For young Aila (Kawennáhere Devery Jacobs) and those around her in the late 60s and into the 70s, hope has retreated to the boundary line of the Red Crow Native reserve.
Director Jeff Barnaby’s fictitious Red Crow reserve seems foreign and not possibly based on Canadian aboriginal experience. Its dysfunction and hopelessness conflict with the cohesive narrative normally told of larger Canadian society and its relations with its aboriginal communities, yet it is our story told by a promising Canadian writer/director.
Like his actors who experienced life on a reserve, Barnaby, who is from the Restigouche First Nation, pulled from experience to write the script for his film Rhymes for Young Ghouls, which, not surprisingly, deals with ghosts — everyday ghosts numbed by alcohol and drugs, as well as ones actually belonging to the spirit world.
About both we learn from Aila as she takes us through life on the reservation with its wild parties and colonialist rules. She is an old soul, and explains at one point why certain substances thrive on the reserve. “The art of forgetfulness,” she says, “ — this is what brings my people together.”
Her people are particular about forgetting, and pay good money for it, not unlike others living outside the reserve. Too bad they — young and old ghouls alike — don’t resort to rhymes. But this thought-provoking film isn’t filled only with despair.
Hope lives in Aila’s father Joseph (Glen Gould) who has missed a good chunk of her adolescent years, but is practically the only one able to see that she is, for all her savvy and alligator exterior, still a child in need of protection. Unfortunately, though he has great hopes for and aims to protect his beautiful, resilient daughter, he has his own sorrows to overcome, sorrows they share as a family and a larger community.
The gutsy Aila stands out among her supporting crew of youngsters, whom she inspires to dress up as ghouls to carry out a vengeful plan against the colonial goon on the hill named Popper (Mark Antony Krupa). In so doing they inspire affection and laughter.
Laughter, Barnaby and Gould told Saturday’s TIFF audience, is important to aboriginals. It is especially useful in overcoming tragedy, since no matter how serious the issue, laughter stimulates discussion. With this, one audience member who says she lived on a reserve, agreed, saying the addition of laughter in the midst of “pain and rage” rang true.
It is that authenticity which makes the story seem current, although introductory words set us on Red Crow in 1969. The language, and timeless bluesy selections like Joe Carter’s Mean and Evil Blues may also contribute to that contemporary feel; but then again, how much has life on the reserve changed given the limitations of law, as well as environmental and financial resources?
The film won’t answer that. It doesn’t bring you up to date about life on a reserve, but it makes you curious as it gradually, over nearly 90 minutes, ensnares you and focuses you on issues that led to later protests.
You clue in subtly as you hear the Mi’kmaq language mixed with English on the reserve, and as other cultural identifiers pass out of reach. Notably, the community without valued elders seems to lose its way. And perhaps because of that, life on Red Crow conflicts with more romantic concepts of Canada’s indigenous, even as it re-enforces common prejudices.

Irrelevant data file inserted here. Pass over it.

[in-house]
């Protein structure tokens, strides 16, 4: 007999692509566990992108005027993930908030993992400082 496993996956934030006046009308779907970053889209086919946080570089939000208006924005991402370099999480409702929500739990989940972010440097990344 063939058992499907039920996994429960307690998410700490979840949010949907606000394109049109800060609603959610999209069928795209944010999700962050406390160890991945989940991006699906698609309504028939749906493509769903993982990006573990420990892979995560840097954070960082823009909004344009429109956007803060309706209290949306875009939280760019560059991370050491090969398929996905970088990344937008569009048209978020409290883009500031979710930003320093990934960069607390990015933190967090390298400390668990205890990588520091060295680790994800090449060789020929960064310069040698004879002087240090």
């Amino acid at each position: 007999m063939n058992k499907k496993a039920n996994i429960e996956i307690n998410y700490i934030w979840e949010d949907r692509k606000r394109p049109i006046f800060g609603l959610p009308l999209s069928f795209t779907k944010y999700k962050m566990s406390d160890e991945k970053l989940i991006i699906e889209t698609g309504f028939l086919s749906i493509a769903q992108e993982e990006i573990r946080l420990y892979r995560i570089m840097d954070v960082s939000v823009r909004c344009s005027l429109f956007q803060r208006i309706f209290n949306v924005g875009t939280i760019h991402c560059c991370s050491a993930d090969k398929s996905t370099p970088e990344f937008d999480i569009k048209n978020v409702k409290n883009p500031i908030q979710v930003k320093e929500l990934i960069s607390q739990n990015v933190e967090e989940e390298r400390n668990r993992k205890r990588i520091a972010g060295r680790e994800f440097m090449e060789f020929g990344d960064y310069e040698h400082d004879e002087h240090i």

That risky relationship between truth and prejudice is part of how Barnaby hooks you. He also uses flashbacks and cartoonish dream sequences that create a hypnotic story-within-a-story effect, artfully melding the spiritual and physical world that informs Aila’s perspective. And although some of the cartoon work may not have been necessary with a large budget, as it stands, shallow pockets brought us deep creativity.
What that creativity also does is illuminate the pain of the residential school system that tore native families apart, showing how methodically colonialism altered a people’s way of life and self-concept.
The wrongdoing has been documented in ongoing Canadian truth and reconciliation commission hearings, which already informed us of language and cultural disenfranchisement, in addition to physical, psychological and sexual abuse enabled on reserves by the Indian act of 1876. As part of the Act, residential schools were funded by the Canadian government and overseen by a network of Christian churches which were allowed to appropriate children from 5 to 16 years of age to ensure education, or more aptly indoctrination — religious and otherwise.
The government has apologized for more than 120 years of injustice, including the abuse at the hands of religious figures/organizations, but this film shows some of the outcomes of those earlier policies, and that more is needed to right those wrongs. What? — Neither the film nor its director prescribes. Barnaby, in the TIFF post-screening Q&A suggested that the way ahead is for us all to decide, as a society.
Rhymes for Young Ghouls, a title Barnaby says is from a 70s poetry compilation, may seem an odd one, but it mirrored for him, in mood and content, life on Red Crow, which could stand-in for numerous other reservations, or other cultures. And it is that reserve life and the people who came together to stop residential schools, particularly in the 60s when it seemed oppression was greatest, that he pays tribute to with this film.
Now, having screened at TIFF’s Canada’s Top Ten Film Festival and split first prize at VIFF (Vancouver International Film Festival), Barnaby’s Rhymes for Young Ghouls opens in Toronto on January 31 at Cineplex’s Yonge and Dundas theatre. See it.